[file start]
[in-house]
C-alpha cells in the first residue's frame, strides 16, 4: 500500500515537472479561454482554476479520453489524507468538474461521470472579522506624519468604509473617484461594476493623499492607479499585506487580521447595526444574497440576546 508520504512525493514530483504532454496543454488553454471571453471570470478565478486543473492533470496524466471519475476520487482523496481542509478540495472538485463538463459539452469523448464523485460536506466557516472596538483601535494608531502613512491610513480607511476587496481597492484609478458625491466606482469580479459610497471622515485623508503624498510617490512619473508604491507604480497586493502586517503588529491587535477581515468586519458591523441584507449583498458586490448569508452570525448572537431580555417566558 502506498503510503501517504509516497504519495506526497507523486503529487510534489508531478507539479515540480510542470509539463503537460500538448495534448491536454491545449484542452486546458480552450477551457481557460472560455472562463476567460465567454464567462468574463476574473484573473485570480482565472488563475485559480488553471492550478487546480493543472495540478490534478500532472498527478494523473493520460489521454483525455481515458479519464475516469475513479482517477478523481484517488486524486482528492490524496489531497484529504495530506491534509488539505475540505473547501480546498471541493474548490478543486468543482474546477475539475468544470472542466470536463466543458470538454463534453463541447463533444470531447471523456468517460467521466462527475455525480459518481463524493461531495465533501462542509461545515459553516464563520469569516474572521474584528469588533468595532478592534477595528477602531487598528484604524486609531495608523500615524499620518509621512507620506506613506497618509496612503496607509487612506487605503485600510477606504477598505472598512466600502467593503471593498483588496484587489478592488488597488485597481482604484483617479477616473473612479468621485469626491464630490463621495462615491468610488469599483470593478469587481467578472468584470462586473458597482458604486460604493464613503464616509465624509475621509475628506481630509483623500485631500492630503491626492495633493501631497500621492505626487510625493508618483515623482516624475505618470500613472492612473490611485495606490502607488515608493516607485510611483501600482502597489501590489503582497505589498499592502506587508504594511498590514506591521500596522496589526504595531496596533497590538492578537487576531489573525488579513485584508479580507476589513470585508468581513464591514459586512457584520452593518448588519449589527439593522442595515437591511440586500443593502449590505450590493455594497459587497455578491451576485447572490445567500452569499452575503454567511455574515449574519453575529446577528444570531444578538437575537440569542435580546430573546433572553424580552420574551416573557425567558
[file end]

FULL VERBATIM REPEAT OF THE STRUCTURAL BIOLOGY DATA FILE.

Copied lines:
[in-house]
C-alpha cells in the first residue's frame, strides 16, 4: 500500500515537472479561454482554476479520453489524507468538474461521470472579522506624519468604509473617484461594476493623499492607479499585506487580521447595526444574497440576546 508520504512525493514530483504532454496543454488553454471571453471570470478565478486543473492533470496524466471519475476520487482523496481542509478540495472538485463538463459539452469523448464523485460536506466557516472596538483601535494608531502613512491610513480607511476587496481597492484609478458625491466606482469580479459610497471622515485623508503624498510617490512619473508604491507604480497586493502586517503588529491587535477581515468586519458591523441584507449583498458586490448569508452570525448572537431580555417566558 502506498503510503501517504509516497504519495506526497507523486503529487510534489508531478507539479515540480510542470509539463503537460500538448495534448491536454491545449484542452486546458480552450477551457481557460472560455472562463476567460465567454464567462468574463476574473484573473485570480482565472488563475485559480488553471492550478487546480493543472495540478490534478500532472498527478494523473493520460489521454483525455481515458479519464475516469475513479482517477478523481484517488486524486482528492490524496489531497484529504495530506491534509488539505475540505473547501480546498471541493474548490478543486468543482474546477475539475468544470472542466470536463466543458470538454463534453463541447463533444470531447471523456468517460467521466462527475455525480459518481463524493461531495465533501462542509461545515459553516464563520469569516474572521474584528469588533468595532478592534477595528477602531487598528484604524486609531495608523500615524499620518509621512507620506506613506497618509496612503496607509487612506487605503485600510477606504477598505472598512466600502467593503471593498483588496484587489478592488488597488485597481482604484483617479477616473473612479468621485469626491464630490463621495462615491468610488469599483470593478469587481467578472468584470462586473458597482458604486460604493464613503464616509465624509475621509475628506481630509483623500485631500492630503491626492495633493501631497500621492505626487510625493508618483515623482516624475505618470500613472492612473490611485495606490502607488515608493516607485510611483501600482502597489501590489503582497505589498499592502506587508504594511498590514506591521500596522496589526504595531496596533497590538492578537487576531489573525488579513485584508479580507476589513470585508468581513464591514459586512457584520452593518448588519449589527439593522442595515437591511440586500443593502449590505450590493455594497459587497455578491451576485447572490445567500452569499452575503454567511455574515449574519453575529446577528444570531444578538437575537440569542435580546430573546433572553424580552420574551416573557425567558